The Fly in the Ointment by V. S. Pritchett

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What is the relationship between the father and son in "The Fly in the Ointment"?

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Jennings Williamson eNotes educator | Certified Educator

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The relationship between father and son is troubled, certainly, as the father often seems to say too much while Harold, the son, holds his tongue and tries to keep his patience. Harold tries to speak gingerly to his father to avoid saying things that might offend the older man, working out "the most tactful and sympathetic word to use" before he speaks. However, his father certainly does not employ this same tact and care when addressing his son.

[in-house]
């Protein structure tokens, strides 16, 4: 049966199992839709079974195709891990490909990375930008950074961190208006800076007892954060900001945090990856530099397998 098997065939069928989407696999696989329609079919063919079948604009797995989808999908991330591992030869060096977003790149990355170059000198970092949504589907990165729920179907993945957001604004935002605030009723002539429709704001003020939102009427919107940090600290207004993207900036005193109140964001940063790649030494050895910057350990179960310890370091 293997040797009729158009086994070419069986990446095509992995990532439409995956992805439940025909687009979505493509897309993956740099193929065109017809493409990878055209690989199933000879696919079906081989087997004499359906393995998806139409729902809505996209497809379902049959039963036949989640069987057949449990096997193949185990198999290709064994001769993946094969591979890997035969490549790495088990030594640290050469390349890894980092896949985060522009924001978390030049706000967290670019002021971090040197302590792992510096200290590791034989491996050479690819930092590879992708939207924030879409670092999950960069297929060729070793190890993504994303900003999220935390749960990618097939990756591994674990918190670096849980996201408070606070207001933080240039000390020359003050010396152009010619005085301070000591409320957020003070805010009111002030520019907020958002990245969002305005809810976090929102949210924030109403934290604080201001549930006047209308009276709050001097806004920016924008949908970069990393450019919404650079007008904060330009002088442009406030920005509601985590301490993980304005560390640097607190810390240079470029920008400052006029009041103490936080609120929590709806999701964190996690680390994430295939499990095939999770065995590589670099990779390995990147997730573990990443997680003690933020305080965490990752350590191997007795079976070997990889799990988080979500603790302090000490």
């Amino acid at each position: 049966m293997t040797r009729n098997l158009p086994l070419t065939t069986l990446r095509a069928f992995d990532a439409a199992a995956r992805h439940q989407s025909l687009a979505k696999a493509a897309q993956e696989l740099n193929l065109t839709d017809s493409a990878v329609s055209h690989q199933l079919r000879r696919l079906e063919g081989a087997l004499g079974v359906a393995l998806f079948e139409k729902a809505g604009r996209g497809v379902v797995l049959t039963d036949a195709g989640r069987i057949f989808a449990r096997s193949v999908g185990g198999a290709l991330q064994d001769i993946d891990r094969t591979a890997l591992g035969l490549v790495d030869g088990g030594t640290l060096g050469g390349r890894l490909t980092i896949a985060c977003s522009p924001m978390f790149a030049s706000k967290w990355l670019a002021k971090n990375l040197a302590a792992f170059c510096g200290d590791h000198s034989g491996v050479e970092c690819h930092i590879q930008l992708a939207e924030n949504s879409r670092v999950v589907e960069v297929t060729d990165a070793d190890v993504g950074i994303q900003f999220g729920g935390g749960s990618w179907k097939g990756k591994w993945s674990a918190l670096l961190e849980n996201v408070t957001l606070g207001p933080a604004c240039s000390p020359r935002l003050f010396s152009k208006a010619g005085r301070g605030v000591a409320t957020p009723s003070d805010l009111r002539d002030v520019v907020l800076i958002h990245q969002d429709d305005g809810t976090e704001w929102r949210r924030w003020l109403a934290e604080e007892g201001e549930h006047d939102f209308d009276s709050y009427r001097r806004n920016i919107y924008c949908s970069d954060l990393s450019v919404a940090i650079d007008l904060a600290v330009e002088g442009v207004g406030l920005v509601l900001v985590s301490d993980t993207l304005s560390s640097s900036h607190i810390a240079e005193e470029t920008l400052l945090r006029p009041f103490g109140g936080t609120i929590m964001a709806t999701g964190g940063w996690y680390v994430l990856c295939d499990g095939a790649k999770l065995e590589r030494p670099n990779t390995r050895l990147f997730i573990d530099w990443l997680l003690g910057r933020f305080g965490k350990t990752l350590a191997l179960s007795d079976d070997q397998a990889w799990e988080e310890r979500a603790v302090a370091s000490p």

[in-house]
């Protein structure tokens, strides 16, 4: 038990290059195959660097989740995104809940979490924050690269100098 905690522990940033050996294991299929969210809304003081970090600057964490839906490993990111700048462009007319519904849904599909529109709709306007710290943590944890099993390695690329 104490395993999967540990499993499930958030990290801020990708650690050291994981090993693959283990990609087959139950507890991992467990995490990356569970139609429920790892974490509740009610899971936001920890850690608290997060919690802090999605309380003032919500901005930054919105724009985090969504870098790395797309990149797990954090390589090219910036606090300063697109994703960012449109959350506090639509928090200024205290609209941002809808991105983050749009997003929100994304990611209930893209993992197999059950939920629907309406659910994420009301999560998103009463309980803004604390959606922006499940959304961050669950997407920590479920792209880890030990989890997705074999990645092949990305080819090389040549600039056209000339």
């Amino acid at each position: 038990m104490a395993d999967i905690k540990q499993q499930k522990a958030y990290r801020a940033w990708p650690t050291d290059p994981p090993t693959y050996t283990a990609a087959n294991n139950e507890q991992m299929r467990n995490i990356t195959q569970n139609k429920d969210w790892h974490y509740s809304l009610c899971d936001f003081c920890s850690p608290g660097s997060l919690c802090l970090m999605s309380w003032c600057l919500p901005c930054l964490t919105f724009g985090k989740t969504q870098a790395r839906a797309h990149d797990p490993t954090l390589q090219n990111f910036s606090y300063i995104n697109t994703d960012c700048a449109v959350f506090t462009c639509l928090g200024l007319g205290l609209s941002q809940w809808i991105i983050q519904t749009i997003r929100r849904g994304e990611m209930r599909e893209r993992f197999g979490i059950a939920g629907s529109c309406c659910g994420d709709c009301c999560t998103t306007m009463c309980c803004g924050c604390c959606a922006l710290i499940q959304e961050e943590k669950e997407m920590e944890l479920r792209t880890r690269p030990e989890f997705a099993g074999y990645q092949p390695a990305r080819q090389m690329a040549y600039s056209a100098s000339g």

His "warm voice" often goes "dead and rancorous" when speaking, and it even seems as though another, smaller face emerges from the softer, warmer, and larger one. He criticizes his son for going so bald—as though there were something he could do about it—harping on it and insisting Harold fix it somehow.

Meanwhile, though his father cannot seem to hold his tongue—or, more likely, he simply does not care to—Harold holds back quite a lot in order to keep the (tenuous) peace between them:

“For heaven’s sake,” he wanted to shout,...

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